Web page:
Ferlings, Professors, Recital, and Reeds.

November 5, 2009

It’s funny how Ferlings come together in the end.

I spend 5 days preparing them slowly, methodically, learning the notes, and methodically practicing them time and time and time again, thinking that they’ll never get faster and I won’t have them at a decent tempo by my lesson. In fact, every Wednesday night I find myself unable to sleep from fear that come Friday morning, the weekly Ferling etudes are just not going to be there, and Martin will kick me out of his studio and tell me to never come back. Somehow, come Thursday things just seem to come into focus and get better. Maybe it’s because I have to become really focused at that point when the countdown is on, or perhaps it just takes me exactly one week to get comfortable with four Ferlings. I’d like to think it’s the latter, and I’d also like to believe that this is why Martin assigns me as much as he does; just enough to push me to the extreme but not too much that he sets me up for failure.

A few weeks back I had a “less-than-stellar” lesson, which frankly I felt like I fell flat on my face in my lesson, but he didn’t blink and eye, and so I know that my fears are unwarranted. In fact, I’m conscious that my past emotional “scarrings” with my previous professor are the exception, and I’m just grateful for the nurturing such as Mr. Weber and Martin that I’m currently with. I’ve always gravitated toward nurturing teachers like Mr. Stolper whom I transferred back to at Michigan State, and find that it’s a lot easier for me to take instruction and critique from teachers who I know genuinely care for their students and enjoy teaching.

The reed business is going very well. I only wish I could keep up better with the orders. I think my waiting list is something like 70 reeds deep at the moment, which is quite overwhelming when I think about it, but I know that the only thing I can do at this point is slowly chip away at that number, one reed at a time.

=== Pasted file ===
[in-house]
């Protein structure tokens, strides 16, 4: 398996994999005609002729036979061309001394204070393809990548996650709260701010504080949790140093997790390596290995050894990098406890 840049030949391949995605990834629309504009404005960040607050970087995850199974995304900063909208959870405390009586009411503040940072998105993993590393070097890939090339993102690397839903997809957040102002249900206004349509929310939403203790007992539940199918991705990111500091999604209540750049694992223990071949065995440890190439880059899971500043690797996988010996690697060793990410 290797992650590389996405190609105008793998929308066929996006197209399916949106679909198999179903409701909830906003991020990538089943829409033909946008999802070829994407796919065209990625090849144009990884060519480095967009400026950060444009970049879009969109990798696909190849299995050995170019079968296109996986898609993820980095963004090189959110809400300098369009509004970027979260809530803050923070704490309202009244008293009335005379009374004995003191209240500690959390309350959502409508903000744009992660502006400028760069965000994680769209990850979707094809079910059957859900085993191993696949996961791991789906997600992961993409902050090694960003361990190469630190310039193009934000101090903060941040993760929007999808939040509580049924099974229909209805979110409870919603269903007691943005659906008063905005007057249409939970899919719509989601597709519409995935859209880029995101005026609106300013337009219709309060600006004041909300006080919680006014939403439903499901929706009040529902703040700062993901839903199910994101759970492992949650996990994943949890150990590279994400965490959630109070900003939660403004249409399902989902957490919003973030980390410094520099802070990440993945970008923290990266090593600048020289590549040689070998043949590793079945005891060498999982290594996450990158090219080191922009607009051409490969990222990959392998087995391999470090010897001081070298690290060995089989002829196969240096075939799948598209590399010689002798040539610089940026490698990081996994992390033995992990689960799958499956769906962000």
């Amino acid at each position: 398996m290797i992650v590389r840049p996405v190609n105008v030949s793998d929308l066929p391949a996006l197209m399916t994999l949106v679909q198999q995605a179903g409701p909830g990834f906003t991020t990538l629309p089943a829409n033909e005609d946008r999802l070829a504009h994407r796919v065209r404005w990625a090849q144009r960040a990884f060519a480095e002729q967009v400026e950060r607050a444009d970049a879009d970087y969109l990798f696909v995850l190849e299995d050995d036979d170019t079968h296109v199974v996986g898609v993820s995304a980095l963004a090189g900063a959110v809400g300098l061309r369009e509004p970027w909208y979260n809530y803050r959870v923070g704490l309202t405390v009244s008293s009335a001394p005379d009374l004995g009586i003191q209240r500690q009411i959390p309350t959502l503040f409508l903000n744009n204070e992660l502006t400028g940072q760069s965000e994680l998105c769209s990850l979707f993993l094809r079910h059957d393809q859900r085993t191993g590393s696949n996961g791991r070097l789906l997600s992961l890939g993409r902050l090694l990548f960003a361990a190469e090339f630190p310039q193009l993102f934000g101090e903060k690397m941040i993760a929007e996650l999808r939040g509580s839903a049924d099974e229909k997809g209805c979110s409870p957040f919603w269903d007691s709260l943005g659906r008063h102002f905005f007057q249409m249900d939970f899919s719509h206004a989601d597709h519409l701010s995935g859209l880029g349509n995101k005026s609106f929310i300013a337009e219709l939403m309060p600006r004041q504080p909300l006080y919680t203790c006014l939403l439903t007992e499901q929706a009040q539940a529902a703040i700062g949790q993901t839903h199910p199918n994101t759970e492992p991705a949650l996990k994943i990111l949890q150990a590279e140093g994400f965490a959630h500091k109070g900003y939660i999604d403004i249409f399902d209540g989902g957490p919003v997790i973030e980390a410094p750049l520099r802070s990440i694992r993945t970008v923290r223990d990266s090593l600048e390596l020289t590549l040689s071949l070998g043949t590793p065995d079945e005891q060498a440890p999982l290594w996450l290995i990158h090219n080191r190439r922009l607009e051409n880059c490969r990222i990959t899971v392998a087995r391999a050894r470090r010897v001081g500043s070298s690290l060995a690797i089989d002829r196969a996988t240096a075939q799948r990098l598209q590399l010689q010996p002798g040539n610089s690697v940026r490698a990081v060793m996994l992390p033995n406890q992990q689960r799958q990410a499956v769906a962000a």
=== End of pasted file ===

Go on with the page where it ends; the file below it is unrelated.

Tomorrow, Martin and I will actually take a look at my reeds and find a way to build them so that they fit me better. Last week I had a “Eureka Moment” as my friend Erin Goad puts it. Martin showed me that while my reeds are responsive, flexible, and comfortable, they’re actually too light for my blowing, and so I often blow too much, but because the reed can not take the amount of air I have to offer, my body has to work twice as hard to build in “resistance” (i.e. tension). The solution is either to blow less (and inhale less, but more often) and relax more, or to build a thicker reed which can take more air. I think the answer for me is a compromise of the two, and I need to explore further. This week I’ve definitely been more aware as to how much physical strain and blowing I give the reed, but also how tense I sometimes get. The problem with the thicker reed is that I’m used to really really responsive reeds, and so I’ll probably need to shift my embouchure to compensate on heavier and less responsive reeds.

My friend Adam Shapiro and I are still planning a recital for December 3rd. We almost have a venue, but it’s still being finalized. The program should be fun, he’s doing a piece called American Rags, a Couperin Royal Concert (hopefully on Baroque Oboe) with harpsichord, and I’ll be doing the Dutilleux Sonata. Together, we’ll do Zelenka #6, and maybe the Beethoven “La Ci Darem La Mano” Variations. Should be fun, if we can get it organized in time.




2 Responses to “Ferlings, Professors, Recital, and Reeds.”

  1. Paul Wallace said

    Let me know how you like “Snake” . I’ve had a copy for years, but never performed it.

    • cooperwrightreeds said

      Paul, I played it, and while it suited a purpose, I’m not planning on picking it back up any time soon. It just wasn’t the most exciting, and I think there are better solo EH pieces out there (Try Evocations for EH)

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